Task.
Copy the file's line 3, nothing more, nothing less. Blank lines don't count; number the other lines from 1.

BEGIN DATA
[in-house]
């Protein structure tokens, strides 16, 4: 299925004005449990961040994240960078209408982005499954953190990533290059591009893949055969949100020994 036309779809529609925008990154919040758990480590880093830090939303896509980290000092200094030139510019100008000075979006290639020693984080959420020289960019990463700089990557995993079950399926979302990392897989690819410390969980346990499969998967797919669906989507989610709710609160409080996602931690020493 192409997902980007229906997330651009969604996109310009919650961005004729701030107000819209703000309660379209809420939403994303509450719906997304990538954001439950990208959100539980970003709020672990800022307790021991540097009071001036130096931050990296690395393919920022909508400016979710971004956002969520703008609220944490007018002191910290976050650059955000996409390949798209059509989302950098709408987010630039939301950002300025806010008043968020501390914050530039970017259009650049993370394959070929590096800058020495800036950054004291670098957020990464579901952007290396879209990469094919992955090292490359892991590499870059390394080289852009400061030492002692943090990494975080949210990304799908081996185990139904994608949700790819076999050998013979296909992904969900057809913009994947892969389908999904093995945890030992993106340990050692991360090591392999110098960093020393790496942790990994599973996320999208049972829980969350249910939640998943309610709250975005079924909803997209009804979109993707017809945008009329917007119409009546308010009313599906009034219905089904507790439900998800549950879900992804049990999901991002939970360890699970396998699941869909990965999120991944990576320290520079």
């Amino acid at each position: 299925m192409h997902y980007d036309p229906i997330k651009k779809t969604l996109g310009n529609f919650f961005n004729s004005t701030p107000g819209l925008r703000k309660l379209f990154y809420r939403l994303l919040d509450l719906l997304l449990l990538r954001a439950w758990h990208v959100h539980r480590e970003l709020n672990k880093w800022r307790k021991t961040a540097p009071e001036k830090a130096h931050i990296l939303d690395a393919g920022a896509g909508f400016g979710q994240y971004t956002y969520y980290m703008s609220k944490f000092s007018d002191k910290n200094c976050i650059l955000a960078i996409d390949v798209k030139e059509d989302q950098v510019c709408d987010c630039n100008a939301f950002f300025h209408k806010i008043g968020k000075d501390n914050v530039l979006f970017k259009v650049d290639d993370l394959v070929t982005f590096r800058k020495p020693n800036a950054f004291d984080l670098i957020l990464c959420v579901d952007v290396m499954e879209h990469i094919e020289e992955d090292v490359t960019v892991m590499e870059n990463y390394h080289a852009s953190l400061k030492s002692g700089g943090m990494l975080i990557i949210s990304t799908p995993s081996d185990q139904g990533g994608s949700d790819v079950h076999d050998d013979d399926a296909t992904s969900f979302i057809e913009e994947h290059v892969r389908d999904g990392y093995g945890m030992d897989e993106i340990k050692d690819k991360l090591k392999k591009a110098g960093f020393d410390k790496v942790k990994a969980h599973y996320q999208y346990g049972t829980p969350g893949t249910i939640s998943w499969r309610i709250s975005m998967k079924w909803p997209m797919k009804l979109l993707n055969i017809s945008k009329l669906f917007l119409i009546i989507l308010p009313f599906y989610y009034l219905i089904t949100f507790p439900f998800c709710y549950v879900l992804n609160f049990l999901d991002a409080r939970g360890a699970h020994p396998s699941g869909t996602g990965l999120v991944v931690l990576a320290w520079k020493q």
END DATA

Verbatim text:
């Amino acid at each position: 299925m192409h997902y980007d036309p229906i997330k651009k779809t969604l996109g310009n529609f919650f961005n004729s004005t701030p107000g819209l925008r703000k309660l379209f990154y809420r939403l994303l919040d509450l719906l997304l449990l990538r954001a439950w758990h990208v959100h539980r480590e970003l709020n672990k880093w800022r307790k021991t961040a540097p009071e001036k830090a130096h931050i990296l939303d690395a393919g920022a896509g909508f400016g979710q994240y971004t956002y969520y980290m703008s609220k944490f000092s007018d002191k910290n200094c976050i650059l955000a960078i996409d390949v798209k030139e059509d989302q950098v510019c709408d987010c630039n100008a939301f950002f300025h209408k806010i008043g968020k000075d501390n914050v530039l979006f970017k259009v650049d290639d993370l394959v070929t982005f590096r800058k020495p020693n800036a950054f004291d984080l670098i957020l990464c959420v579901d952007v290396m499954e879209h990469i094919e020289e992955d090292v490359t960019v892991m590499e870059n990463y390394h080289a852009s953190l400061k030492s002692g700089g943090m990494l975080i990557i949210s990304t799908p995993s081996d185990q139904g990533g994608s949700d790819v079950h076999d050998d013979d399926a296909t992904s969900f979302i057809e913009e994947h290059v892969r389908d999904g990392y093995g945890m030992d897989e993106i340990k050692d690819k991360l090591k392999k591009a110098g960093f020393d410390k790496v942790k990994a969980h599973y996320q999208y346990g049972t829980p969350g893949t249910i939640s998943w499969r309610i709250s975005m998967k079924w909803p997209m797919k009804l979109l993707n055969i017809s945008k009329l669906f917007l119409i009546i989507l308010p009313f599906y989610y009034l219905i089904t949100f507790p439900f998800c709710y549950v879900l992804n609160f049990l999901d991002a409080r939970g360890a699970h020994p396998s699941g869909t996602g990965l999120v991944v931690l990576a320290w520079k020493q």